Celebrating Life Amid the Presence of Death
We live in dystopian times. As Benjamin Franklin once said, “I wake up every morning at nine and grab for the morning paper. Then I look at the obituary page. If my name is not on it, I get up.”
Perhaps the only difference is that today he would have told us he Google-searched himself on his smartphone. Franklin also famously said, “In this world nothing can be said to be certain, except death and taxes.” Right now, I would say that taxes comes a distant second.
For his day, Franklin lived to a ripe old age, dying at 84. During his extended and very active lifetime, he had played a crucial role in a diverse spectrum of fields, including politics, diplomacy, science, invention, and philosophy. Truthfully, he must have read an awful lot of obituaries, and it is likely he wrote quite a few as well — he always quipped that he would write his own epitaph.
As a Founding Father, one must assume his obituary was written by others long before he died, and he probably outlived most of them. When Fidel Castro died in 2016, after having spent several years in the shadows, newspapers reported that the nonagenarian dictator of Cuba had outlived many of his obituary writers, some of them by two decades!
In our pampered, privileged, pre-COVID world, thoughts about our own mortality, if they existed at all, were either distant and remote, or therapized away as unnecessary sources of anxiety. Indeed, there is an entire branch of psychology known as “terror management theory (TMT),” which offers insights and mitigations for “defensive human thinking and behavior that stems from an awareness and fear of death.”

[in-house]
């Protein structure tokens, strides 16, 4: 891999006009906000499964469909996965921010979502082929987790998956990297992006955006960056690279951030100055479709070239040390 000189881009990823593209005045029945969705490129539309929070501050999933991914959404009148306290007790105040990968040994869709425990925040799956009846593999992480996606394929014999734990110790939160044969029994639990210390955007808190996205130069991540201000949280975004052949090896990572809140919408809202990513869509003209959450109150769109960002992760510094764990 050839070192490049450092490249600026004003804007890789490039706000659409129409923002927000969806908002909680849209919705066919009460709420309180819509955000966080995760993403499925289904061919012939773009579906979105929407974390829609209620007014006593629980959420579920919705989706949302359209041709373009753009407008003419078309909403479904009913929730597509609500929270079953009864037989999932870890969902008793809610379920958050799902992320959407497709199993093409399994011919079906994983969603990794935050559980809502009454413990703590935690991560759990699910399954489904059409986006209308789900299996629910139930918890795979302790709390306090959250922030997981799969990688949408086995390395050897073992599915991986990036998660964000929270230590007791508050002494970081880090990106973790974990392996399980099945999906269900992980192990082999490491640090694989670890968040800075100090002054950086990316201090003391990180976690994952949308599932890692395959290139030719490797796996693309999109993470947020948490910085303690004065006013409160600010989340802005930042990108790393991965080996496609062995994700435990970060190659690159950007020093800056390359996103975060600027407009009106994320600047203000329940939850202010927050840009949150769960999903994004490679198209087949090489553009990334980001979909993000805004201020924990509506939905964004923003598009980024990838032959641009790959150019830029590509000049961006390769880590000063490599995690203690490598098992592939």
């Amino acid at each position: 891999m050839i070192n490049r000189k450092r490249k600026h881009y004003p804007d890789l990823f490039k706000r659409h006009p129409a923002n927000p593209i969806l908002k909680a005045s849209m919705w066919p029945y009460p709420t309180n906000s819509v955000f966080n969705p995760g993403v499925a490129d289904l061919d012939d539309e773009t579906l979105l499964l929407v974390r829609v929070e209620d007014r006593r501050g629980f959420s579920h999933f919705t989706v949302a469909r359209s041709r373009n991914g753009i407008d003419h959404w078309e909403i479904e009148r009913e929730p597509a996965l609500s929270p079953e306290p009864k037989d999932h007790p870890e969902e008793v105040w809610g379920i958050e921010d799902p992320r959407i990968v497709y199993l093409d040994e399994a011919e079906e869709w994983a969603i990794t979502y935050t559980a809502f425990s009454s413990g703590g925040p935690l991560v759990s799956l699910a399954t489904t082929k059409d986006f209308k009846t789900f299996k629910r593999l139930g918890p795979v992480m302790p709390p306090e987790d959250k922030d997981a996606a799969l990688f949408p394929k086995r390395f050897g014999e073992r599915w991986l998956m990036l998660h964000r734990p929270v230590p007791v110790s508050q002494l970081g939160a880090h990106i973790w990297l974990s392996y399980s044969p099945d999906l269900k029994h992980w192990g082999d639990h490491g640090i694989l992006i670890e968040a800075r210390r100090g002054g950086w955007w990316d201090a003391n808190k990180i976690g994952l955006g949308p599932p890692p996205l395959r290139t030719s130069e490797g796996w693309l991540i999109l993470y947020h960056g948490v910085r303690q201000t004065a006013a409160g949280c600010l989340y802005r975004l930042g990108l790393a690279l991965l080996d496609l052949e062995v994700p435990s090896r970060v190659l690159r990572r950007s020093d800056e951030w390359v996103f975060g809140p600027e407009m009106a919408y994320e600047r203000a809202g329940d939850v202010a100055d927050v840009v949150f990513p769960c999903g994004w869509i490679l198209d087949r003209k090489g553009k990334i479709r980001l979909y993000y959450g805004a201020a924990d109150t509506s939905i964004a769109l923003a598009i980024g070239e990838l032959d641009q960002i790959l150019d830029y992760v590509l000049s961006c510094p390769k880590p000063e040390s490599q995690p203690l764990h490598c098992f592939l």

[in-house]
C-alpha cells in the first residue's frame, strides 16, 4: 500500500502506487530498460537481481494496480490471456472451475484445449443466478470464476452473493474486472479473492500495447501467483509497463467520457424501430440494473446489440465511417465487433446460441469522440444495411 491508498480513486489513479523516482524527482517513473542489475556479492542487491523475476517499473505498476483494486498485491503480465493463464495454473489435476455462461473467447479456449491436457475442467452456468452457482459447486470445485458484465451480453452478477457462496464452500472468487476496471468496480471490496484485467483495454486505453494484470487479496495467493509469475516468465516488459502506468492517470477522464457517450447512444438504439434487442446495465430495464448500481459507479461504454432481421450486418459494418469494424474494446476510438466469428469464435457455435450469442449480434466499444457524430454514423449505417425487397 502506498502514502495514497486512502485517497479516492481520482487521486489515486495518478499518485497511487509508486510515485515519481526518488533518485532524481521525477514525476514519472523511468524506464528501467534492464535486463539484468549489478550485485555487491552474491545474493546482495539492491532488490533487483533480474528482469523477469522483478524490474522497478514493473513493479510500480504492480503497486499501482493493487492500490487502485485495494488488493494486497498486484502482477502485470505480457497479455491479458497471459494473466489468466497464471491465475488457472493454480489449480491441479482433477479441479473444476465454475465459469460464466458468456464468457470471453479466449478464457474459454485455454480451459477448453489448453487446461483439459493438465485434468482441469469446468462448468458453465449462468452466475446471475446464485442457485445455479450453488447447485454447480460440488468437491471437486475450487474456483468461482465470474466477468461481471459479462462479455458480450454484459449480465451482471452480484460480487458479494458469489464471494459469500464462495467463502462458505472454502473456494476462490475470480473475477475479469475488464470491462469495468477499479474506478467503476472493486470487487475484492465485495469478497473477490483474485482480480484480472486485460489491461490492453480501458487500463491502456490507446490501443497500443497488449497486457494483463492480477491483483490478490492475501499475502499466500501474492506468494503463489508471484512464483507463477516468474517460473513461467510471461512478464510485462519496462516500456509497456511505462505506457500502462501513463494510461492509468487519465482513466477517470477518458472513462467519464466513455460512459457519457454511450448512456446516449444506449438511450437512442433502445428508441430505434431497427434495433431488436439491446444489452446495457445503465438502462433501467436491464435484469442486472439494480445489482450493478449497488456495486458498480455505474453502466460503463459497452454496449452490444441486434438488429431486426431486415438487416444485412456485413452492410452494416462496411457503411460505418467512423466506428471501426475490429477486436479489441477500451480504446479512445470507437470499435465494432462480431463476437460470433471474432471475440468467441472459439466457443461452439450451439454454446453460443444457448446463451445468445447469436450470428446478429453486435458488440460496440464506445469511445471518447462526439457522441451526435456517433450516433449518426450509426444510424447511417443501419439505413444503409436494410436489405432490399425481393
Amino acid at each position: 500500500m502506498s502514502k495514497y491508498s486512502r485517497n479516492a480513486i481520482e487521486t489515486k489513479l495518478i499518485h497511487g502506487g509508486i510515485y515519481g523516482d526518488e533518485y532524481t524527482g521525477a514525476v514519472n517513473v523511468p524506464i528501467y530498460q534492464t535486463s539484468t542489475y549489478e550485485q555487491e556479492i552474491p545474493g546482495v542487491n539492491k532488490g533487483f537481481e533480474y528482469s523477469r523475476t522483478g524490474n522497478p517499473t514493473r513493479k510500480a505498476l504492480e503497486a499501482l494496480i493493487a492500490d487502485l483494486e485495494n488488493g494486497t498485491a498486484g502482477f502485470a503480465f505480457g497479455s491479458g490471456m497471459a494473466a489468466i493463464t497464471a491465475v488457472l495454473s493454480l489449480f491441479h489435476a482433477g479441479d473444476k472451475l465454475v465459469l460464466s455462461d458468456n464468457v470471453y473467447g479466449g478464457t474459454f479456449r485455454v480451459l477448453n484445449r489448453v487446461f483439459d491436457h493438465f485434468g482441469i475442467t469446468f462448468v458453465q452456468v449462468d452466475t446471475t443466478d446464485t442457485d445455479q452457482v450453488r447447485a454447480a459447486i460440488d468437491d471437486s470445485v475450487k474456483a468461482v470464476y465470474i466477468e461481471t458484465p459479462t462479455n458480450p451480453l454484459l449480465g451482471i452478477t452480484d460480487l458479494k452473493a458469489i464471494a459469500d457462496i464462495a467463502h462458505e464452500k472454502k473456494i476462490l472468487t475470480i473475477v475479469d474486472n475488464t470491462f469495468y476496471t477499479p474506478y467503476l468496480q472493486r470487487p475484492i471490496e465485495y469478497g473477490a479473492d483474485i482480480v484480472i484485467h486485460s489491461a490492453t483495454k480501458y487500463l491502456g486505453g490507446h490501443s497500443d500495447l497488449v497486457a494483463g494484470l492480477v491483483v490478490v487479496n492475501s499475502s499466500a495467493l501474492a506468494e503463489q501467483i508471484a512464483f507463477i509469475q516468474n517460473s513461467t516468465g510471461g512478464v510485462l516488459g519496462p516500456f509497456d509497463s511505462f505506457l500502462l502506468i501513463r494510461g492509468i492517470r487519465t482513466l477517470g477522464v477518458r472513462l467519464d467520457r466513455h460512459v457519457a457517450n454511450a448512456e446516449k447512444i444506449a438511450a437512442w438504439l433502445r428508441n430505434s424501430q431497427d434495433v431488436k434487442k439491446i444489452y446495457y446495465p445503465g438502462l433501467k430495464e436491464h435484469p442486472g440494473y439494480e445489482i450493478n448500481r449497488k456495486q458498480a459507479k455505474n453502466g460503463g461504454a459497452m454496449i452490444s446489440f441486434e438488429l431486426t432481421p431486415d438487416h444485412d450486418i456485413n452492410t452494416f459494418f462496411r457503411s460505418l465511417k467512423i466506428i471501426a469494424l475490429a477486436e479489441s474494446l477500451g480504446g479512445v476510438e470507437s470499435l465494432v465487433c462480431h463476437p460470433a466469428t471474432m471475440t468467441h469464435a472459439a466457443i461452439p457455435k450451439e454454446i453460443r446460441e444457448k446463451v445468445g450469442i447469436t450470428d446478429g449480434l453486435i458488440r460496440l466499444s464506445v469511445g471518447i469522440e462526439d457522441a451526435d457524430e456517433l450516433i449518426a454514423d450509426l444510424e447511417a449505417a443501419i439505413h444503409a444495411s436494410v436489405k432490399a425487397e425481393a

Apparently, and rather ironically, in an attempt to deny our own mortality, we end up adopting worldviews that we think will protect our self-esteem, allowing us to believe that we play a very significant role in a meaningful world. Sometimes, or so the theory goes, this can result in racism based on an overinflated opinion of the importance of one’s own cultural or national group. It can also lead to people taking ridiculous personal risks or engaging in ludicrous self-promotion — all as part of a twisted attempt to somehow live on beyond one’s own lifetime.
This TMT theory builds on the premise proposed by Ernest Becker’s 1974 Pulitzer Prize-winning book The Denial of Death. Becker, a child of Jewish immigrants to the US who took part in the liberation of a Nazi concentration camp, was utterly gripped by the futility of life in the face of inevitable death.
In his book, he argued that everything which makes up human civilization is nothing but an elaborate defense mechanism against the knowledge that we are going to die — a sophisticated survival technique that enables individuals and groups to keep going despite life’s ultimate pointlessness.
But there are times when all of us are forced to come face-to-face with the truth of human frailty, usually through personal sickness or the death of a close family member or friend. Since the dawn of human history, humanity has developed rituals and customs to help us through these times.
The ancient Egyptians created intricate, often extravagant death chambers for their departed, and every culture since then has faced up to death via carefully choreographed and scripted reactions, essentially distracting themselves from the fact that whoever it was who died is actually them, even if it didn’t happen to them yet.